It’s not too late to reverse decisions about Social Security that were made hastily early in the Covid-19 pandemic.
Anecdotal reports indicate that a number of people age 62 or older filed to claim Social Security retirement benefits after the economy dipped earlier this year. Their plans had been to wait to claim retirement benefits, perhaps for years. But they lost their jobs or their incomes declined. The likelihood of finding another job or replacing lost income seemed bleak. So they revised the plans and claimed their Social Security benefits.
Their economic situations might have changed for the better, or might improve in coming months. They might regret claiming their retirement benefits early. If so, there are options available to them.
Lifetime Social Security benefits are maximized for many people when the claim for benefits is delayed as close to age 70 as possible. Many who claimed benefits before 70 could reverse that decision and lock in higher lifetime benefits later.
Social Security isn’t always a once-in-a-lifetime decision. Most people have two opportunities to change their Social Security retirement benefit decisions.
Within the first 12 months of when you claim Social Security retirement benefits, you can obtain a fresh start. This is a great solution for someone whose income declined temporarily in 2020 because of unemployment or a business downturn. You can claim Social Security benefits and cancel them after things improve.
To receive the fresh start, withdraw your application for benefits within 12 months after claiming benefits. Then, you’ll be treated as though you never claimed benefits. When you claim benefits later, you’ll receive the delayed retirement credits that increase benefits based on your age the second time you claim them.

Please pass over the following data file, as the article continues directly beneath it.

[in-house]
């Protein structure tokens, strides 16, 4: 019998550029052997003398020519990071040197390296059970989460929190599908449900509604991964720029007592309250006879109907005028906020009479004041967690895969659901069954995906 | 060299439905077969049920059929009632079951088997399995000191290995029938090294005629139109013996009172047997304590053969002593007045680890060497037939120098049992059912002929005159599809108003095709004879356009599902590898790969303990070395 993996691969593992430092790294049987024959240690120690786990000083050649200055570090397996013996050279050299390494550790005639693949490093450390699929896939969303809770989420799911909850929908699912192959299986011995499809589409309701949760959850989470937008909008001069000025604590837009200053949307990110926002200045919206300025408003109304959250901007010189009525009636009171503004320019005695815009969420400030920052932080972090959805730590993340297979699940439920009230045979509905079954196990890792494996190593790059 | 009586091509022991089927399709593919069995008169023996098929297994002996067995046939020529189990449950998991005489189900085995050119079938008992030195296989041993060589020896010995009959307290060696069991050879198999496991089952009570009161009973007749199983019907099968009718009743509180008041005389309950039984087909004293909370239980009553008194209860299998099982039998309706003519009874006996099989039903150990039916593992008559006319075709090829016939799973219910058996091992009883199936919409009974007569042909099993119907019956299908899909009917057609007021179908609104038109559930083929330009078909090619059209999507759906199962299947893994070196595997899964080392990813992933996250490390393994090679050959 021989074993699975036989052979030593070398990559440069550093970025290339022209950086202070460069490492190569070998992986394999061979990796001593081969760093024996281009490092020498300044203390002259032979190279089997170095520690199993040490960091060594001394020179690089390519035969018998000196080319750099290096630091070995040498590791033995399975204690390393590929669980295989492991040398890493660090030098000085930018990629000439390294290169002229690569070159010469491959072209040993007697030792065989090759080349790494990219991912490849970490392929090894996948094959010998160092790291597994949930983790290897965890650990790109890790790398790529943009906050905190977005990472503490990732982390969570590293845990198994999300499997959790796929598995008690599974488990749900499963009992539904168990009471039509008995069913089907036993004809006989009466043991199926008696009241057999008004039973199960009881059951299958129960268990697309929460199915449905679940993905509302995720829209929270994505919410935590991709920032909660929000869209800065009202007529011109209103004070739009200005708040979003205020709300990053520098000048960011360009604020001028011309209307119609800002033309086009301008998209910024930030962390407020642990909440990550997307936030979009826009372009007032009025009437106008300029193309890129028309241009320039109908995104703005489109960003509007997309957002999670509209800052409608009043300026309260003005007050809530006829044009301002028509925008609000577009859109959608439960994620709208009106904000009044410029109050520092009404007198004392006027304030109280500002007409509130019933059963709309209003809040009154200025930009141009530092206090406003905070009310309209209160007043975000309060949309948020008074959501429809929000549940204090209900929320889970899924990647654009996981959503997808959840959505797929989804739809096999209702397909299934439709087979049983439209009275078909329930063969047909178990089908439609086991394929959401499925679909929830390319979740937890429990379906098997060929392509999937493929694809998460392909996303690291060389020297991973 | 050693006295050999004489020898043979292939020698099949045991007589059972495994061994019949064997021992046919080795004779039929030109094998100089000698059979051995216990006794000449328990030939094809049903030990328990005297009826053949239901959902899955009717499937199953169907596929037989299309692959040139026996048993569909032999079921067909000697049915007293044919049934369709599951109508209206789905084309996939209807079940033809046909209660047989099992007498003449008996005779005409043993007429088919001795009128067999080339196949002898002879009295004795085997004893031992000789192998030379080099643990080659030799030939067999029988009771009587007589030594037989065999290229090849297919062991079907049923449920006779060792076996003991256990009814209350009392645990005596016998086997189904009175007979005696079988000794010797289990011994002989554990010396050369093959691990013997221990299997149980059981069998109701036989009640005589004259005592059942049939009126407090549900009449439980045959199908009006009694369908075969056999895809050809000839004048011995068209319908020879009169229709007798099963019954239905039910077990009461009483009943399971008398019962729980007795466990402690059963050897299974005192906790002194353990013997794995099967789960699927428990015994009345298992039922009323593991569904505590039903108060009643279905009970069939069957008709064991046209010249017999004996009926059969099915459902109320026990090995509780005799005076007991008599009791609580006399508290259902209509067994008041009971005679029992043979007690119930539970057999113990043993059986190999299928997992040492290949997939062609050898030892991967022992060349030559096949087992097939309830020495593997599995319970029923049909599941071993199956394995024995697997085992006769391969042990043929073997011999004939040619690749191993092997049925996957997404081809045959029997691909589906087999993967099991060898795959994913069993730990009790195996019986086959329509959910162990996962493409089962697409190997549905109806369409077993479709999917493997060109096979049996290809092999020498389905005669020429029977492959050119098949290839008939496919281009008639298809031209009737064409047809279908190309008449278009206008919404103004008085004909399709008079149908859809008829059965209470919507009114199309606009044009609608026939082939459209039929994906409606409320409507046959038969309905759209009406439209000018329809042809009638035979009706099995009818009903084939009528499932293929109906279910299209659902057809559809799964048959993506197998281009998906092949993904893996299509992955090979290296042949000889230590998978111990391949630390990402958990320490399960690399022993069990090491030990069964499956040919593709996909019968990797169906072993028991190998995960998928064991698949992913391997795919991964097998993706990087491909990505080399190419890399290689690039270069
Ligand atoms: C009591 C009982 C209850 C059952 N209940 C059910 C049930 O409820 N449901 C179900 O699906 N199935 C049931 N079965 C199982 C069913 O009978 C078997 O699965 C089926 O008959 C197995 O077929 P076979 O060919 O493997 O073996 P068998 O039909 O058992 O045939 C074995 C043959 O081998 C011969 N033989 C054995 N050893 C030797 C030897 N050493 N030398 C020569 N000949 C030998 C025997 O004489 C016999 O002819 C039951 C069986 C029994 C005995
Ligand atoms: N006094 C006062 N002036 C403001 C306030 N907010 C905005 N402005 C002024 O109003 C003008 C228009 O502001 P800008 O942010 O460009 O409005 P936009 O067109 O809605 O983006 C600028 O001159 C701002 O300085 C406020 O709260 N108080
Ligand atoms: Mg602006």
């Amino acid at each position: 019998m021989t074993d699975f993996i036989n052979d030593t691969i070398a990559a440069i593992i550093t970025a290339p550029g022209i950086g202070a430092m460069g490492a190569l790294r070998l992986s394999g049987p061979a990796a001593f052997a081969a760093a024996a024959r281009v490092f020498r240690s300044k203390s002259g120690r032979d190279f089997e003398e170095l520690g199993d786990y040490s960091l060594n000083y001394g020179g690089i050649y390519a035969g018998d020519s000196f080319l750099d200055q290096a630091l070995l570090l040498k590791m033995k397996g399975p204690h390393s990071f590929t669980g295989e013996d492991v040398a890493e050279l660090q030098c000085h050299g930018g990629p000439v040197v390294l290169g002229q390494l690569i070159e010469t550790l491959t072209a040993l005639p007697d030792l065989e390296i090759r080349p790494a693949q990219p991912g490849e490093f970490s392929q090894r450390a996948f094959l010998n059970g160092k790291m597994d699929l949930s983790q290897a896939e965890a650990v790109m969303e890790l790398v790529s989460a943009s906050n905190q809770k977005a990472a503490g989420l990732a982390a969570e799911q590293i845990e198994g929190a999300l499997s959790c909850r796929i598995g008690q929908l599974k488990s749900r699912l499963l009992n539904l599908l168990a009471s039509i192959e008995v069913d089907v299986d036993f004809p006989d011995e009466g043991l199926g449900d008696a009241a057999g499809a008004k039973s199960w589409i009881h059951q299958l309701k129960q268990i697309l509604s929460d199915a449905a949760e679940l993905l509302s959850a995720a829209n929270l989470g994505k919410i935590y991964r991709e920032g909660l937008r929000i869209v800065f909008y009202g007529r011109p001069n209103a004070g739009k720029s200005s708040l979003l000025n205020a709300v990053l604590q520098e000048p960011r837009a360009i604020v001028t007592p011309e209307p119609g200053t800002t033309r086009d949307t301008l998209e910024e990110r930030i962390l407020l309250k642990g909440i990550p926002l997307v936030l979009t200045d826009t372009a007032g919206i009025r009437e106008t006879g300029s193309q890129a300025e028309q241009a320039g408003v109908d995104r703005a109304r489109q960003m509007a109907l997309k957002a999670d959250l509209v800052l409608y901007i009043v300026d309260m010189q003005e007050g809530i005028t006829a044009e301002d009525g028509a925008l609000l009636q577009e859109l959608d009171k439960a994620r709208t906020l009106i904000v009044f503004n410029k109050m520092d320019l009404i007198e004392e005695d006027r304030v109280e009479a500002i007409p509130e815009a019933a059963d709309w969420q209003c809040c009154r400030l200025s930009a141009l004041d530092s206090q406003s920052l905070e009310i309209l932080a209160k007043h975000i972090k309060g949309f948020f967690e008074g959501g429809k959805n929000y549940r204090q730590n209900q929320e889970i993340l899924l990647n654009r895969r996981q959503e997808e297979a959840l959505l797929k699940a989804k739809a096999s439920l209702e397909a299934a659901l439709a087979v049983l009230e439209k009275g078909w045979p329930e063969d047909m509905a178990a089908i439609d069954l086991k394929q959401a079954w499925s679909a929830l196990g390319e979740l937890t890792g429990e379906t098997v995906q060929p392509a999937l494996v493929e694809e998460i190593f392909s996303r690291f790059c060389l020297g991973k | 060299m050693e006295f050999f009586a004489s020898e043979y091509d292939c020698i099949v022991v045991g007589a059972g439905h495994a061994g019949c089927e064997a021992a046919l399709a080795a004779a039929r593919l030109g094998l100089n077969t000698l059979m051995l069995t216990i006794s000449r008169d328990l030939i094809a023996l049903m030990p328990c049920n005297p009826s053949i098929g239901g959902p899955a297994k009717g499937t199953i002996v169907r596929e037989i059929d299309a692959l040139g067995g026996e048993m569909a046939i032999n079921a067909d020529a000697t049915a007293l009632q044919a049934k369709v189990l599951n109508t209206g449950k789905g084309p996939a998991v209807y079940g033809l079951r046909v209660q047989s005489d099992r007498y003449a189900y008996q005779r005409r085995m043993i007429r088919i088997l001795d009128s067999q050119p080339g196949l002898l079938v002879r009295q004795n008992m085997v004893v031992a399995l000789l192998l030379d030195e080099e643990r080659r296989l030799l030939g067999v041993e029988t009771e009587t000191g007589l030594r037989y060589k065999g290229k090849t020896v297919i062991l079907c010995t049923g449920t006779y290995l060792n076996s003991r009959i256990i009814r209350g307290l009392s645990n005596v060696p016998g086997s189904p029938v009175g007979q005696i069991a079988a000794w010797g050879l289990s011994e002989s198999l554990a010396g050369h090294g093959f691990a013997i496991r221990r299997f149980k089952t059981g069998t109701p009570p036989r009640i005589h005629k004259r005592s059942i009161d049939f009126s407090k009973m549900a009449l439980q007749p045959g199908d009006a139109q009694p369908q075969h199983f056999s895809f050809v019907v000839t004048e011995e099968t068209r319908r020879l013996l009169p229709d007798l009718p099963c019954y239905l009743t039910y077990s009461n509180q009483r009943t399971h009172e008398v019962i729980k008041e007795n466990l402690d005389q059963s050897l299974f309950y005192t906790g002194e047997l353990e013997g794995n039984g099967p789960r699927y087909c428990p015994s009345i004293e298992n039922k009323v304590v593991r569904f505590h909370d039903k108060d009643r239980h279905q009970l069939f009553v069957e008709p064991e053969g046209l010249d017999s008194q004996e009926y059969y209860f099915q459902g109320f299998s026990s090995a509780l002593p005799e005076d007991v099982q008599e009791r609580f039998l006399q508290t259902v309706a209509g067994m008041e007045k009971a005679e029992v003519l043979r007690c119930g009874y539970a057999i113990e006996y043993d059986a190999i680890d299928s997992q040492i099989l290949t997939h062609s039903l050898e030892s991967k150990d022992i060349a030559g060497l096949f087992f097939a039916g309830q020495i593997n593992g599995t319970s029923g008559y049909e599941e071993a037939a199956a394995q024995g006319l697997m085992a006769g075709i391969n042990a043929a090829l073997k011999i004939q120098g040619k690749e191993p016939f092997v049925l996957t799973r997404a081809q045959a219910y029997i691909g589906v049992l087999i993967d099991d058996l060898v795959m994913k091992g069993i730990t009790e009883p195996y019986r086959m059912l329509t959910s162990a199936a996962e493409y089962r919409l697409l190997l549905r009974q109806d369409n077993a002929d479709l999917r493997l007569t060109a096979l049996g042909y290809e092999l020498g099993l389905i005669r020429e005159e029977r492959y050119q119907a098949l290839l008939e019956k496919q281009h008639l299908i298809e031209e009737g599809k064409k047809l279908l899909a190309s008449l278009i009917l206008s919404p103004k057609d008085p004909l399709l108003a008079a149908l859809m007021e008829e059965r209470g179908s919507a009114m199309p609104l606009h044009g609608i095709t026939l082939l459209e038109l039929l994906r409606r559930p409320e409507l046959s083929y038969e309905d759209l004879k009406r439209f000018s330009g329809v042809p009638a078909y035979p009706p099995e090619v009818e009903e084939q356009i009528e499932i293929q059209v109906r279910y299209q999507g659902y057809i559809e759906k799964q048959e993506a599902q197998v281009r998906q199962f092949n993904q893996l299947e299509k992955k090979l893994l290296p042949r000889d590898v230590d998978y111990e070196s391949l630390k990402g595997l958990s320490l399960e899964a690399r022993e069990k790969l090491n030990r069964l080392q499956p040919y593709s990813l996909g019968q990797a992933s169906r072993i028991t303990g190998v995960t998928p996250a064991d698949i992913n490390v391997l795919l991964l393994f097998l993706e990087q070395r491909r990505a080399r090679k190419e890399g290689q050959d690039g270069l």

There are two keys to this strategy. The first key is you must withdraw the application for benefits within 12 months of when you filed it. Know what the deadline is when you file to claim benefits, so you’ll be able to act in time. Miss the 12-month deadline and you lose the ability to withdraw the application.
The second key is you must repay all the benefits you were paid. You won’t owe interest or a penalty. But you must repay the gross amount of benefits paid in order to withdraw the application.
The second opportunity to modify the decision to claim benefits is available any time after reaching full retirement age (FRA).
After reaching FRA, you can ask that the benefits be suspended. Social Security will stop paying benefits until you request that they resume. Social Security will automatically resume paying the benefits at age 70 if you haven’t already requested they be resumed.
Under this strategy, you don’t have to repay any benefits received. But you won’t receive delayed retirement credits for the time between when benefits began and when they were suspended.
You will, however, receive delayed retirement credits for the time the benefits are suspended. This will increase your final retirement benefits above what you were receiving at the time benefits were suspended.
The amount of the increase will be based on how many months the benefits were suspended. For people born in 1943 or later, each year benefits are delayed past FRA increases benefits by eight percent, or each month of delay increases benefits by two-thirds of one percent.
FRA is based on the year you were born. Full retirement age is 66 for those born in 1943 through 1954. For those born in 1955, FRA is 66 and two months. Those born in 1956 have an FRA of 66 and four months.
Let’s say you are 63 today and need to replace some lost income. You can claim Social Security retirement benefits to begin immediately. If within the next 12 months you find a way to replace the lost income, you can withdraw the application for Social Security benefits and repay the benefits received.
If the income isn’t replaced before 12 months have passed or you can’t repay the benefits received, you continue to receive the benefits.
At FRA, you can reevaluate the situation. If you can do without the Social Security benefits for a while, request to have the benefits suspended. Let the delayed retirement credits accumulate during the suspension while you rely on other income for your spending needs. Have the benefits resume at age 70, or earlier if you need the income.